And, how does John Harbaugh go about his own business now, dealing with a locker room that’s reeling with three straight losses and has both sides of the ball stinking it up at crucial times during the games? A fractured locker room is a bad locker room. Once the offense and defense start taking up sides, you’re in big trouble. I can only guess there’s an element of that existing right now at 1 Winning Drive, but that atmosphere likely exists in most locker rooms of 3-5 teams.
This, again, is on Harbaugh’s shoulders right now.
Is he working with a depleted roster, minus eleven critically important players from a season ago?
If you suddenly re-inserted these jerseys in the Ravens locker room, would the team be a lot better? Dennis Pitta, Ray Lewis, Ed Reed, Bernard Pollard, Cary Williams, Brendon Ayanbedejo, Anquan Boldin, Matt Birk, Bryant McKinnie, Paul Kruger and Dannell Ellerbe.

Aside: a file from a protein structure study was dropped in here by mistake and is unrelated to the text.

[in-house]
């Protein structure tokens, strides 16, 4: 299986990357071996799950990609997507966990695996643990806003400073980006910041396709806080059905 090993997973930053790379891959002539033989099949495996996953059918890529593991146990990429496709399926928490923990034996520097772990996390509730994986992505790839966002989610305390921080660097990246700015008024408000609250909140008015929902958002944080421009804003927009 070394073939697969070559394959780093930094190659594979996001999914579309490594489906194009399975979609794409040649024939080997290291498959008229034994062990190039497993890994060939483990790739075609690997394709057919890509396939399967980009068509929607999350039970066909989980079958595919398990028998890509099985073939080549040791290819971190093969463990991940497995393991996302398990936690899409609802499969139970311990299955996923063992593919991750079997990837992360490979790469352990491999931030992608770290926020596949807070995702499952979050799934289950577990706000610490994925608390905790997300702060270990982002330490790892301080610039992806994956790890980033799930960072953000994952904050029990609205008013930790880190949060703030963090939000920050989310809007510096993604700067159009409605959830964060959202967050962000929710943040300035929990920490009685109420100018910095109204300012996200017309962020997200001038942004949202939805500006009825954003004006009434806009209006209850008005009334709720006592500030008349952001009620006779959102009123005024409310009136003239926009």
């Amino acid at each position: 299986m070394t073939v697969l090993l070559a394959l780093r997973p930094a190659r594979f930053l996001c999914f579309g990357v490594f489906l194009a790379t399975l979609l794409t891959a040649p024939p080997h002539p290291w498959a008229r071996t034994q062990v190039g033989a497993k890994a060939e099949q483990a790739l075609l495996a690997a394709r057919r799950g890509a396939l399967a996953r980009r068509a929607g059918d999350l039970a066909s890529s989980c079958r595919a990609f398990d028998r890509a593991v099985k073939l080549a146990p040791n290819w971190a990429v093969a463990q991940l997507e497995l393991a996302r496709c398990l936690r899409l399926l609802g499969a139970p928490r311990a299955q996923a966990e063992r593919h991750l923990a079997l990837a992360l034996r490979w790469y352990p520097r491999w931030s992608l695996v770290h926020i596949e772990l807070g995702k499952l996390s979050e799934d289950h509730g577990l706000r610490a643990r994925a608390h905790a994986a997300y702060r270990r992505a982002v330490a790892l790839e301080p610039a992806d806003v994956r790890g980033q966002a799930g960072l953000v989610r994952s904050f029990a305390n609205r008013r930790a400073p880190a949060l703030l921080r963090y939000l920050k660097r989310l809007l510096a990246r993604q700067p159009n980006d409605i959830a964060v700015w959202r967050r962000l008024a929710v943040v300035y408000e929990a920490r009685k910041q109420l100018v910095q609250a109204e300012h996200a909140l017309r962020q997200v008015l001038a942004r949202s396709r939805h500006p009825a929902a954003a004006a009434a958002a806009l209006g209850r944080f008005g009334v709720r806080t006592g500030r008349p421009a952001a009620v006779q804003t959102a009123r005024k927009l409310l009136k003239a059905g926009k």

Answer, of course: Yes.
But, that was then, this is now. Those guys are gone. And this new edition of Ravens football might not react to the head coach the way the championship team did a season ago.
Is John just going with his style because it’s his style or is willing to look at himself and say, “For this team, now, I might need to change the way I do things?”
More bible verses? Or less bible verses?
Harder practices? Lighter practices?
More hugs to the special team players…the fringe guys? Or less hugs and more questions like “Are you ever going to be good enough to start in this league?”
More critical analysis of his coaching staff? Longer days? Shorter days? More “come to Jesus” meetings with position coaches who see their own struggling game in and game out?
More thorough review of John’s own in-game style and strategy? More of a gambler? Less of a gambler?
I don’t know the answers to any of those questions and I’m not suggesting any, honestly.
I’m merely asking the coach if his style, the one that has made him a champion, is etched in stone and non-negotiable?
Or, like the truly GREAT coaches in all sports, can he re-invent himself and use his strengths to mold a new character that changes with the seasons and the players he leads?